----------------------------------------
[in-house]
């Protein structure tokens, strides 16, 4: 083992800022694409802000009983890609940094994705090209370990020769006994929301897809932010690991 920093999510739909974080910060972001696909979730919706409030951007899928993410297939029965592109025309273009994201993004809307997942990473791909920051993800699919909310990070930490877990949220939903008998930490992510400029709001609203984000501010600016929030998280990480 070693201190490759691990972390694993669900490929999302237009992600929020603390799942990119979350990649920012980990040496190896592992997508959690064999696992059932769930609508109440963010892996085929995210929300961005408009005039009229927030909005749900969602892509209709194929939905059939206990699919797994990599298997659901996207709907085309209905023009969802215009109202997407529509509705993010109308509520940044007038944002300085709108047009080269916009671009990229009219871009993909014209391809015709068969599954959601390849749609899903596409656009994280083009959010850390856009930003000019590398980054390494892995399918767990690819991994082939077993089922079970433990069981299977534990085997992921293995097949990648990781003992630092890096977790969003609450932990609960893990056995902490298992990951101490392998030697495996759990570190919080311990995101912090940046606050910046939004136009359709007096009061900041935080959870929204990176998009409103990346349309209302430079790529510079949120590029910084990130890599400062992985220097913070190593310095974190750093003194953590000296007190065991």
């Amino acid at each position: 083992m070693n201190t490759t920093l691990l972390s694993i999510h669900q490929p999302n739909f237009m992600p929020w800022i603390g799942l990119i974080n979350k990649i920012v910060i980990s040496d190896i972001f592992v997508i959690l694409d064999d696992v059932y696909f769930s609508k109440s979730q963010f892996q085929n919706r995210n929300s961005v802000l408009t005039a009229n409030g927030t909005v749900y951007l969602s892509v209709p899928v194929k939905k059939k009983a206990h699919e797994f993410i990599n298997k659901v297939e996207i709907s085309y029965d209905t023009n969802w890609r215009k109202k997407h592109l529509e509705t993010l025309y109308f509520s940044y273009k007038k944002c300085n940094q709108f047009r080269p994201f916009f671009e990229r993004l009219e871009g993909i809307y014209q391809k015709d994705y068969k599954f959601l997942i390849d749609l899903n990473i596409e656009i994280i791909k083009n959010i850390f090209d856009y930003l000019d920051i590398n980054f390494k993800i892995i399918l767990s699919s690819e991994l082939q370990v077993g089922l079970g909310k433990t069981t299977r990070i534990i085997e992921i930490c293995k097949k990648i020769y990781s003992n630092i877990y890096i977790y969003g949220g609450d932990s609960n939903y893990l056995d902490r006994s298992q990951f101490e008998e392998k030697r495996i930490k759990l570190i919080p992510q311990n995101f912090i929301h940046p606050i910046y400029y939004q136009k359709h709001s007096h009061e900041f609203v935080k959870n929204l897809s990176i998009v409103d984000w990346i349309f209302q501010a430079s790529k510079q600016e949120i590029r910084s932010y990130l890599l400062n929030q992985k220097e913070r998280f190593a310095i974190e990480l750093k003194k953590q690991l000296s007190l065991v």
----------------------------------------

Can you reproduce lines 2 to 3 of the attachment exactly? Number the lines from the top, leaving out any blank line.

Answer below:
């Protein structure tokens, strides 16, 4: 083992800022694409802000009983890609940094994705090209370990020769006994929301897809932010690991 920093999510739909974080910060972001696909979730919706409030951007899928993410297939029965592109025309273009994201993004809307997942990473791909920051993800699919909310990070930490877990949220939903008998930490992510400029709001609203984000501010600016929030998280990480 070693201190490759691990972390694993669900490929999302237009992600929020603390799942990119979350990649920012980990040496190896592992997508959690064999696992059932769930609508109440963010892996085929995210929300961005408009005039009229927030909005749900969602892509209709194929939905059939206990699919797994990599298997659901996207709907085309209905023009969802215009109202997407529509509705993010109308509520940044007038944002300085709108047009080269916009671009990229009219871009993909014209391809015709068969599954959601390849749609899903596409656009994280083009959010850390856009930003000019590398980054390494892995399918767990690819991994082939077993089922079970433990069981299977534990085997992921293995097949990648990781003992630092890096977790969003609450932990609960893990056995902490298992990951101490392998030697495996759990570190919080311990995101912090940046606050910046939004136009359709007096009061900041935080959870929204990176998009409103990346349309209302430079790529510079949120590029910084990130890599400062992985220097913070190593310095974190750093003194953590000296007190065991």
């Amino acid at each position: 083992m070693n201190t490759t920093l691990l972390s694993i999510h669900q490929p999302n739909f237009m992600p929020w800022i603390g799942l990119i974080n979350k990649i920012v910060i980990s040496d190896i972001f592992v997508i959690l694409d064999d696992v059932y696909f769930s609508k109440s979730q963010f892996q085929n919706r995210n929300s961005v802000l408009t005039a009229n409030g927030t909005v749900y951007l969602s892509v209709p899928v194929k939905k059939k009983a206990h699919e797994f993410i990599n298997k659901v297939e996207i709907s085309y029965d209905t023009n969802w890609r215009k109202k997407h592109l529509e509705t993010l025309y109308f509520s940044y273009k007038k944002c300085n940094q709108f047009r080269p994201f916009f671009e990229r993004l009219e871009g993909i809307y014209q391809k015709d994705y068969k599954f959601l997942i390849d749609l899903n990473i596409e656009i994280i791909k083009n959010i850390f090209d856009y930003l000019d920051i590398n980054f390494k993800i892995i399918l767990s699919s690819e991994l082939q370990v077993g089922l079970g909310k433990t069981t299977r990070i534990i085997e992921i930490c293995k097949k990648i020769y990781s003992n630092i877990y890096i977790y969003g949220g609450d932990s609960n939903y893990l056995d902490r006994s298992q990951f101490e008998e392998k030697r495996i930490k759990l570190i919080p992510q311990n995101f912090i929301h940046p606050i910046y400029y939004q136009k359709h709001s007096h009061e900041f609203v935080k959870n929204l897809s990176i998009v409103d984000w990346i349309f209302q501010a430079s790529k510079q600016e949120i590029r910084s932010y990130l890599l400062n929030q992985k220097e913070r998280f190593a310095i974190e990480l750093k003194k953590q690991l000296s007190l065991v």